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Articles Posted in Deferred Compensation

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On December 23, 2021, a team of seven former Credit Suisse investment advisers represented by Lax & Neville LLP won a $9.5 million FINRA arbitration award against Credit Suisse Securities (USA) LLC for unpaid deferred compensation. See Prezzano et al. vs. Credit Suisse Securities (USA) LLC, FINRA No. 19-02974. This comes just weeks after another FINRA Panel awarded $9 million to a team of eight former Credit Suisse investment advisers represented by Lax & Neville. See Hutchinson et al. vs. Credit Suisse Securities (USA) LLCFINRA No. 16-02825.

These teams are now among the numerous former Credit Suisse advisors who have successfully brought claims for their portion of the over $200 million of deferred compensation that Credit Suisse refused to pay its advisors when it closed its US private bank in 2015, violating the advisers’ employment agreements and the firm’s own deferred compensation plans. The advisors were terminated without cause when the firm closed its US private bank. As it did with respect to almost every one of more than 300 advisers, and in each and every one of the deferred compensation cases filed against it, Credit Suisse took the position that the advisors voluntarily resigned and forfeited their earned deferred compensation when Credit Suisse closed their branches and eliminated their positions. The FINRA Panels unanimously found that Credit Suisse terminated each of the advisors without cause, breached their employment agreements, and violated their respective states’ labor laws.

Nine arbitrations have gone to award thus far, including seven brought by Lax & Neville LLP. See Prezzano et al. vs. Credit Suisse Securities (USA) LLC, FINRA No. 19-02974, Hutchinson et al. vs. Credit Suisse Securities (USA) LLCFINRA No. 16-02825Galli, et al. v. Credit Suisse Securities (USA) LLCFINRA No. 17-01489DellaRusso and Sullivan v. Credit Suisse Securities (USA) LLCFINRA No. 17-01406Lerner and Winderbaum v. Credit Suisse Securities (USA) LLCFINRA No. 17-00057Finn v. Credit Suisse Securities (USA) LLCFINRA No. 17-01277; and Chilton v. Credit Suisse Securities (USA) LLCFINRA No. 16-03065. All nine FINRA arbitration panels, three New York Supreme Court Commercial Division Judges (Credit Suisse Securities (USA) LLC v. Finn, Index No. 655870/2018 (N.Y. Sup. Ct. 2019); Lerner and Winderbaum v. Credit Suisse Securities (USA) LLC, Index No. 652771/2019 (N.Y. Sup. Ct.), Credit Suisse Securities (USA) LLC v. DellaRusso and Sullivan, Index No. 657268/2019 (N.Y. Sup. Ct.)), and a unanimous panel of the New York Appellate Division have found for the advisers and ordered Credit Suisse to pay the deferred compensation it owes them.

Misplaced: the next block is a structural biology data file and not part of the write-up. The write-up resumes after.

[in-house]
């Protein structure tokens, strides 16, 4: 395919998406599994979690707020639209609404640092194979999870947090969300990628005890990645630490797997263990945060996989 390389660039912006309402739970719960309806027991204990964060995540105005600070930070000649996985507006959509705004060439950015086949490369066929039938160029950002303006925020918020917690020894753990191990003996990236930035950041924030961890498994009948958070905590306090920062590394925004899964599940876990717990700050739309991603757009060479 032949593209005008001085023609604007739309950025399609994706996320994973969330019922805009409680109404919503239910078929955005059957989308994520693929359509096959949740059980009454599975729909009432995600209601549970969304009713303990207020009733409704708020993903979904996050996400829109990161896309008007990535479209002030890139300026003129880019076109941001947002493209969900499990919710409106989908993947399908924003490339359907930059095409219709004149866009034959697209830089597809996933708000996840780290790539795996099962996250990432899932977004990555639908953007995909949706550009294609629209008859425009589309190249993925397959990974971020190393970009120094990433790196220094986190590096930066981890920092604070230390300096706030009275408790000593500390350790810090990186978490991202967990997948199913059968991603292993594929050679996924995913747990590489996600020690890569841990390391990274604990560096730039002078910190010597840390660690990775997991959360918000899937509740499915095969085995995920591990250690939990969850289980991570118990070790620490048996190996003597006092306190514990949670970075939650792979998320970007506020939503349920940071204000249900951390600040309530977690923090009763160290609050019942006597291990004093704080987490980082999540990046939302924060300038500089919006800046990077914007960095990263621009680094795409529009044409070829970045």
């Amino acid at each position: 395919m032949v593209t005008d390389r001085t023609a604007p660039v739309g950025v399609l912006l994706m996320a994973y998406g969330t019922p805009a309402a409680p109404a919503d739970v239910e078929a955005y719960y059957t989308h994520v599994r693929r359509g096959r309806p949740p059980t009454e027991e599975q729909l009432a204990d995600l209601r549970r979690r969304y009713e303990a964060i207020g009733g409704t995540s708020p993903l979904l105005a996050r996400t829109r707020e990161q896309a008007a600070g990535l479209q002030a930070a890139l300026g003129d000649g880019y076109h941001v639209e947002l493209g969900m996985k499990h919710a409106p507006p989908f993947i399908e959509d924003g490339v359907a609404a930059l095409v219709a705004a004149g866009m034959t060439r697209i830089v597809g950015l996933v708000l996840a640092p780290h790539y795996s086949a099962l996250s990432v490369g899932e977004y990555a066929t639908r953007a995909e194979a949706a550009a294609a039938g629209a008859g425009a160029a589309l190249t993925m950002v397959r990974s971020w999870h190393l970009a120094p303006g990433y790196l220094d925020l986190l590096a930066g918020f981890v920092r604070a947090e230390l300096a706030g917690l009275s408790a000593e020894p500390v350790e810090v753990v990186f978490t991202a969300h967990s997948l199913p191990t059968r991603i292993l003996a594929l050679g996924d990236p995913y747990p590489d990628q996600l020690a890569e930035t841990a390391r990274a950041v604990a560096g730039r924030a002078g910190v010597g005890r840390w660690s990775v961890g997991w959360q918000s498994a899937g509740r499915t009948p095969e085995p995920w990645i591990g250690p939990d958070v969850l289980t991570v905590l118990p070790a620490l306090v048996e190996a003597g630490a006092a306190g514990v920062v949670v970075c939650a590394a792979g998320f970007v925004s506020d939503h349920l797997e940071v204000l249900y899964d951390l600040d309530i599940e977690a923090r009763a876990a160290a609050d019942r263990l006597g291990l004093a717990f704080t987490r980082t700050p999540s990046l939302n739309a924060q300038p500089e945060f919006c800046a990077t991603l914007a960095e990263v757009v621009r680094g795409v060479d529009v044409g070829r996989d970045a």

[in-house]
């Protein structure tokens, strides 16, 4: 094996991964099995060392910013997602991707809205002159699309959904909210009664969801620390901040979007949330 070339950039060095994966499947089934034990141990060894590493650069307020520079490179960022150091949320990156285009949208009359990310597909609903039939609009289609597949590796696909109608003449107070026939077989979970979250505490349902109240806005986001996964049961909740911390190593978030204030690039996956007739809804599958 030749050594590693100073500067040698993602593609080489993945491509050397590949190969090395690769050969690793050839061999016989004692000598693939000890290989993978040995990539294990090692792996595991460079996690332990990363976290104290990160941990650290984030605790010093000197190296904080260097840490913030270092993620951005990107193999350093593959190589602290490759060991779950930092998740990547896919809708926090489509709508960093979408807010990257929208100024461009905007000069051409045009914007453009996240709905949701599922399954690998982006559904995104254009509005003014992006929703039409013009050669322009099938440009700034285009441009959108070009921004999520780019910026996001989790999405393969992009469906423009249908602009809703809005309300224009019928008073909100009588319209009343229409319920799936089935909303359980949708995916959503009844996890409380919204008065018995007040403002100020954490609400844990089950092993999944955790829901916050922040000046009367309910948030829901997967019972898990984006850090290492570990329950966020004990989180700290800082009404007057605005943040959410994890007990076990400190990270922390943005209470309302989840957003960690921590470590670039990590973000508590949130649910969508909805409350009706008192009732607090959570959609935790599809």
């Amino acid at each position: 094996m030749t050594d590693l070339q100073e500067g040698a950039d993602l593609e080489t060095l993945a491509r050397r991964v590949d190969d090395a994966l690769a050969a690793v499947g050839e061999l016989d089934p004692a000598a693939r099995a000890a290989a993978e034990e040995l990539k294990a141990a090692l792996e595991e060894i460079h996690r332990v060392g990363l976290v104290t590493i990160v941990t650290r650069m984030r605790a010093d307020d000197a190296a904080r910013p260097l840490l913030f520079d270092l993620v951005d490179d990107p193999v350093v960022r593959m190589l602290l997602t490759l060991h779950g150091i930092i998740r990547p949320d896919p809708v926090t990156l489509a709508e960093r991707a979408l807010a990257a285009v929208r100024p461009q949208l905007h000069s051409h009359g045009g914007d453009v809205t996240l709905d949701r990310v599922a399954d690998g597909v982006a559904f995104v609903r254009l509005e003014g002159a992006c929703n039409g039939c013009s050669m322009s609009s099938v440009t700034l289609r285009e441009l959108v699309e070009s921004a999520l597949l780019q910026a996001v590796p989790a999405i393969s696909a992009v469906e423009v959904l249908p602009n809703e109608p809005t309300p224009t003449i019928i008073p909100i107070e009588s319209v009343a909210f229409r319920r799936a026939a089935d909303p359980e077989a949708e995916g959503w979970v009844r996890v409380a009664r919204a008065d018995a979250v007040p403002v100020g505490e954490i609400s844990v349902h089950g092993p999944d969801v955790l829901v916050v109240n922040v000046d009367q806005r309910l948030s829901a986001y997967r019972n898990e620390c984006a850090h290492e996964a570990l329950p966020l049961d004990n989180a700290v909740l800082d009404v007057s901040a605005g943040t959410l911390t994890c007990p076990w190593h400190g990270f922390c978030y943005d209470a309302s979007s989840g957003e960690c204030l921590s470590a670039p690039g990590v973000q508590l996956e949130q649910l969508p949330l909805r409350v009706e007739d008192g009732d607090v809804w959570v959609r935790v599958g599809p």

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On August 31, 2020, the Massachusetts Superior Court confirmed a Financial Industry Regulatory Authority (“FINRA”) Arbitration Award against Credit Suisse for more than $2 million owed to four former Credit Suisse advisors represented by Lax & Neville LLP, including approximately $1.6 million in unlawfully withheld deferred compensation, more than $83,000 in costs and more than $411,000 in attorneys’ fees.

The former Credit Suisse advisors sued Credit Suisse for, among other things, violations of the Massachusetts Wage Act, breach of contract, breach of the implied covenant of good faith and fair dealing and unjust enrichment after it closed its U.S. wealth management business on October 20, 2015 and unlawfully cancelled their earned deferred compensation.  On February 14, 2020, a three-member FINRA Arbitration Panel found for the advisers and ordered Credit Suisse to pay compensatory damages totaling $1,602,609.95 plus costs, interest and attorneys’ fees.

Credit Suisse petitioned the Court to vacate in part or modify the Award, challenging the Panel’s authority to award attorneys’ fees on the basis that the advisors had no contractual right to attorneys’ fees and that Credit Suisse did not agree to submit the issue of attorneys’ fees to the Panel.  In rejecting Credit Suisse’s petition and refusing to modify or vacate the Award, the Court held that Credit Suisse itself had originally submitted a request for attorneys’ fees against its four former advisers, giving the Panel the authority it needed to award attorneys’ fees.  Under New York law, which governed the parties’ agreements, a mutual request for attorneys’ fees forms a binding contract between the parties and authorizes a Panel to award attorneys’ fees.  The Court further noted that given Credit Suisse’s many losses in the Credit Suisse Deferred Compensation Arbitrations, its surprise at, and defense to, the Panel’s award of attorneys’ fees when both parties had requested them was unreasonable, stating that the “theory should have come as no surprise to Credit Suisse, which had already been required to pay the attorney’s [sic] fee of the prevailing party in another arbitration,” referencing the $585,307 in compensatory damages, $131,694 in interest and $146,326 in attorneys’ fees awarded to Brian Chilton, another former Credit Suisse financial advisor represented by Lax & Neville LLP.  Another $1.34 million in attorneys’ fees were also awarded to former Credit Suisse advisors Joseph Lerner and Anna Winderbaum and Richard DellaRusso and Mark Sullivan, all of whom were represented by Lax & Neville LLP, as well as Christian Cram, Andrew Firstman and Mark Horncastle.

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